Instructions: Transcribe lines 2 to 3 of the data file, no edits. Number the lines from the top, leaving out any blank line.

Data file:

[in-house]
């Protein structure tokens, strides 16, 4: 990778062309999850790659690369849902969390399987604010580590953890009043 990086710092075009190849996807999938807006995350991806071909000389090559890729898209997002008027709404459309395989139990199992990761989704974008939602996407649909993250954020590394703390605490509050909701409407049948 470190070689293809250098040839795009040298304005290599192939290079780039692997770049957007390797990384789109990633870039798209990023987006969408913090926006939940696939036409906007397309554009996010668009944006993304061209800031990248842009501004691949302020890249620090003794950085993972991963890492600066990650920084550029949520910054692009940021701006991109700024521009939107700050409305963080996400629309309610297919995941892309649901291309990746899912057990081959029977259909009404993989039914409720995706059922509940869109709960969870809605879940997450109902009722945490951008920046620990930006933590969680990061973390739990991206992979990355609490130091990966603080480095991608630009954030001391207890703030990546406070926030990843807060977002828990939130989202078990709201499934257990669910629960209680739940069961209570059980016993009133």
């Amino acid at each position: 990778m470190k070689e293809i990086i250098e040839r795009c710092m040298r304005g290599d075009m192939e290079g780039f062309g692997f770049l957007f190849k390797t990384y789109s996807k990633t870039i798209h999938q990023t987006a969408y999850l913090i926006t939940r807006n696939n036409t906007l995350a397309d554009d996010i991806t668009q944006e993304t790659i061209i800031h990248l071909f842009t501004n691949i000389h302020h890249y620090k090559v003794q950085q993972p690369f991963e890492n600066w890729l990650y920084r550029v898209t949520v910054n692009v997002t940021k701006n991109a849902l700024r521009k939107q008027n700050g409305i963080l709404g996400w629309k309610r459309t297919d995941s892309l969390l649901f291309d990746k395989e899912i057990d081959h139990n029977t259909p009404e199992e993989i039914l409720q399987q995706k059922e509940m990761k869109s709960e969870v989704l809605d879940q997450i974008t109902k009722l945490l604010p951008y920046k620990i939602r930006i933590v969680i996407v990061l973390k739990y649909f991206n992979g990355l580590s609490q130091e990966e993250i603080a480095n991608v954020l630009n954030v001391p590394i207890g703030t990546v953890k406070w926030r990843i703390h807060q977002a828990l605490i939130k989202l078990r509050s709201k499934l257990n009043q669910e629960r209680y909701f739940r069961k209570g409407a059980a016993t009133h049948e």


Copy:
């Protein structure tokens, strides 16, 4: 990778062309999850790659690369849902969390399987604010580590953890009043 990086710092075009190849996807999938807006995350991806071909000389090559890729898209997002008027709404459309395989139990199992990761989704974008939602996407649909993250954020590394703390605490509050909701409407049948 470190070689293809250098040839795009040298304005290599192939290079780039692997770049957007390797990384789109990633870039798209990023987006969408913090926006939940696939036409906007397309554009996010668009944006993304061209800031990248842009501004691949302020890249620090003794950085993972991963890492600066990650920084550029949520910054692009940021701006991109700024521009939107700050409305963080996400629309309610297919995941892309649901291309990746899912057990081959029977259909009404993989039914409720995706059922509940869109709960969870809605879940997450109902009722945490951008920046620990930006933590969680990061973390739990991206992979990355609490130091990966603080480095991608630009954030001391207890703030990546406070926030990843807060977002828990939130989202078990709201499934257990669910629960209680739940069961209570059980016993009133």
């Amino acid at each position: 990778m470190k070689e293809i990086i250098e040839r795009c710092m040298r304005g290599d075009m192939e290079g780039f062309g692997f770049l957007f190849k390797t990384y789109s996807k990633t870039i798209h999938q990023t987006a969408y999850l913090i926006t939940r807006n696939n036409t906007l995350a397309d554009d996010i991806t668009q944006e993304t790659i061209i800031h990248l071909f842009t501004n691949i000389h302020h890249y620090k090559v003794q950085q993972p690369f991963e890492n600066w890729l990650y920084r550029v898209t949520v910054n692009v997002t940021k701006n991109a849902l700024r521009k939107q008027n700050g409305i963080l709404g996400w629309k309610r459309t297919d995941s892309l969390l649901f291309d990746k395989e899912i057990d081959h139990n029977t259909p009404e199992e993989i039914l409720q399987q995706k059922e509940m990761k869109s709960e969870v989704l809605d879940q997450i974008t109902k009722l945490l604010p951008y920046k620990i939602r930006i933590v969680i996407v990061l973390k739990y649909f991206n992979g990355l580590s609490q130091e990966e993250i603080a480095n991608v954020l630009n954030v001391p590394i207890g703030t990546v953890k406070w926030r990843i703390h807060q977002a828990l605490i939130k989202l078990r509050s709201k499934l257990n009043q669910e629960r209680y909701f739940r069961k209570g409407a059980a016993t009133h049948e």